Each week, Rocky Top Insider will take you behind the scenes with a question and answer with a media member who covers Tennessee’s opponent.
This week, the Clarion Ledger’s Ole Miss beat writer Nick Suss discussed Ole Miss’ fantastic offense, Lane Kiffin’s fourth down aggression and more.
What were the expectations around the Ole Miss program entering the season and how would you assess its first five games?
If your question is ‘Did Ole Miss fans think they’d be 4-1 at this point in this season?’ the answer is almost assuredly yes. Did everyone think it’d happen the way it has? Not exactly. The offense is as advertised, though some of the contributors aren’t who people expected. The defense has been pretty disappointing though. While it’s improved from a year ago, it’s still at or near the bottom of the SEC in just about every category. Year 2 of the Lane Kiffin era was supposed to be the year Ole Miss stopped winning in spite of its defense and started winning balanced games. That hasn’t been the case; Ole Miss is still relying entirely on offense to win.
Matt Corral has been very impressive this season. Where has he improved the most from last season and what makes him so dynamic?
It’s hard to say exactly where he’s improved. He’s smarter with the ball which is leading to a lot fewer turnovers. But I think the real change is his relationship with the offense. Last year he threw to Elijah Moore like a 12-year-old playing Madden throws to his best receiver. This year he’s spreading the ball around and he’s scrambling effectively too. Instead of last year, where Moore was the engine of the offense, Corral has become the engine. That’s kind of made him a little more bust-proof since he has the freedom to play how he wants and find open receivers and backs however he reads the field.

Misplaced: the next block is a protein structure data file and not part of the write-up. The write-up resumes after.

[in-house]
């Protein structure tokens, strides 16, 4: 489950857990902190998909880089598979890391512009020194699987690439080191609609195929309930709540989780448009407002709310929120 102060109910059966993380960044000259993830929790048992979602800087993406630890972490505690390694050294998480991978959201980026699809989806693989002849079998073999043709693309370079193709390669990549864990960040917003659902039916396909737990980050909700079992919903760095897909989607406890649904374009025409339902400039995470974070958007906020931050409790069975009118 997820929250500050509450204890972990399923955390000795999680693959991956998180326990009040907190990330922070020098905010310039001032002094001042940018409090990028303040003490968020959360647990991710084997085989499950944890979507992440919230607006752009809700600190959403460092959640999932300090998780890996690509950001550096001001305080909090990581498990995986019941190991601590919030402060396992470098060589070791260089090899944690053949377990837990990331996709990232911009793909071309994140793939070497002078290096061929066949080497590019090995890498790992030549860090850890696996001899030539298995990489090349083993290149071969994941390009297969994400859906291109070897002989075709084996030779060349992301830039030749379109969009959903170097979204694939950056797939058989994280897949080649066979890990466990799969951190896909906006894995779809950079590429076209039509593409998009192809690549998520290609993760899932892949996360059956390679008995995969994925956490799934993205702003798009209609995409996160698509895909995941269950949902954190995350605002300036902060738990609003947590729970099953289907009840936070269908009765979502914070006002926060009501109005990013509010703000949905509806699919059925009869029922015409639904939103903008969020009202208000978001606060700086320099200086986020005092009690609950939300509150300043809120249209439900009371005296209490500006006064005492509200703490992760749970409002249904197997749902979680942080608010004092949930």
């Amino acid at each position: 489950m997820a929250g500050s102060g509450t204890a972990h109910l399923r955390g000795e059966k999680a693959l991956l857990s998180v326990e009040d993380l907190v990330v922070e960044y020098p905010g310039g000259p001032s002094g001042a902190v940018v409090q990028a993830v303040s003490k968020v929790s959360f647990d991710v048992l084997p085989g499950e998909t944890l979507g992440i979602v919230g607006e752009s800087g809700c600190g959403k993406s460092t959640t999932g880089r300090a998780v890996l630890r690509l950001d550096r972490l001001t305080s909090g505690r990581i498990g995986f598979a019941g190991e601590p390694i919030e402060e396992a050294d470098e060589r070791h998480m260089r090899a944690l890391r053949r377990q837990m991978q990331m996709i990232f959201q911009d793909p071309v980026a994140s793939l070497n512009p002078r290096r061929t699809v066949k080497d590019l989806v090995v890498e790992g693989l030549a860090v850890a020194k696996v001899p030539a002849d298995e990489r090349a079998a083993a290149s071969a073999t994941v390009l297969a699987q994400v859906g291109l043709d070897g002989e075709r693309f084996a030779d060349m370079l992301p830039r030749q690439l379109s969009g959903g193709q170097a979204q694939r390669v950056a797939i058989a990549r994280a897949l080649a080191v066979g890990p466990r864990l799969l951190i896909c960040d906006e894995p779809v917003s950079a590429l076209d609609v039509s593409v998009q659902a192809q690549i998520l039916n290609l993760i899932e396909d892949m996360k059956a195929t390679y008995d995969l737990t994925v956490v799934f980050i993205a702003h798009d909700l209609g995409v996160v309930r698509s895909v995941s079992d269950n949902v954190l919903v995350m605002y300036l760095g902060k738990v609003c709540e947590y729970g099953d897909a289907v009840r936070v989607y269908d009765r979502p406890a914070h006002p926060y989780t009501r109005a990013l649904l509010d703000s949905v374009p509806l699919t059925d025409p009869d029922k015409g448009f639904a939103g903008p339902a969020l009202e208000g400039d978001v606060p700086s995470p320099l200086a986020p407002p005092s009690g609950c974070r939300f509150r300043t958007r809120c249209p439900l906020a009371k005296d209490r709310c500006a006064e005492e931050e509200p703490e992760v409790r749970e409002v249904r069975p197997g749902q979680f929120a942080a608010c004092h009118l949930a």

How would you assess Ole Miss’ rushing attack so far this season?
Really good. The offensive line isn’t as good as I thought it would be, but Ole Miss still has four players averaging 49 or more rushing yards per game. It’s a varied rushing attack build behind two good tackles and two good guards that benefits from Corral’s willingness to tuck and run if nothing’s there through the air. Snoop Conner is an effective power back, Henry Parrish is as shifty as anyone in the SEC and Jerrion Ealy has some of the best straight-ahead speed in the league. There’s a reason this team is running for 260 yards a game.
Ole Miss’ defense seemed to have taken a step forward the first few weeks of the season but has looked more like last season’s group the past few weeks. What do you make of the Rebels on the defensive side of the ball?
Last year when Matt Corral threw six interceptions in a game, Lane Kiffin stuck with him. That paid off. This year, the 3-2-6 defense is the weakness. Kiffin is sticking with it. Maybe it pays off eventually. So far, it hasn’t against SEC foes. Teams are running like crazy against Ole Miss and Ole Miss doesn’t seem to have the defensive line depth or secondary depth to keep legs fresh and tackle reliably with emptier boxes. As Kiffin pointed out, going back to the 4-2-5 or 4-3 like last year could very easily produce the same bottom-of-the-SEC results as last year. But through two SEC games, this formation isn’t working either.
How would you explain/describe Lane Kiffin’s fourth down offensive tendencies?
He’s gambling, but he knows he’s playing the best possible hand. There’s a risk-reward analysis to playing the odds. He’s doing it. Playing the odds doesn’t mean you’re going to succeed 100% of the time. That’s because there’s a difference between being right and succeeding. But Kiffin is leaning on the fact that what he’s doing is correct and understanding that that comes with occasional missteps. Traditionalists are always going to doubt people who go against the grain. But it’s also hard to argue with math and right now Kiffin is on team math instead of team tradition.
Both offenses are better than both defenses. Like Ole Miss’ game against Arkansas last week, defenses are going to get gassed and offenses are going to hit big plays. But I think Corral ultimately has a little more talent and a little more experience in shootouts than Hendon Hooker and that puts the Rebels on top in a toss-up game.
Ole Miss 49, Tennessee 45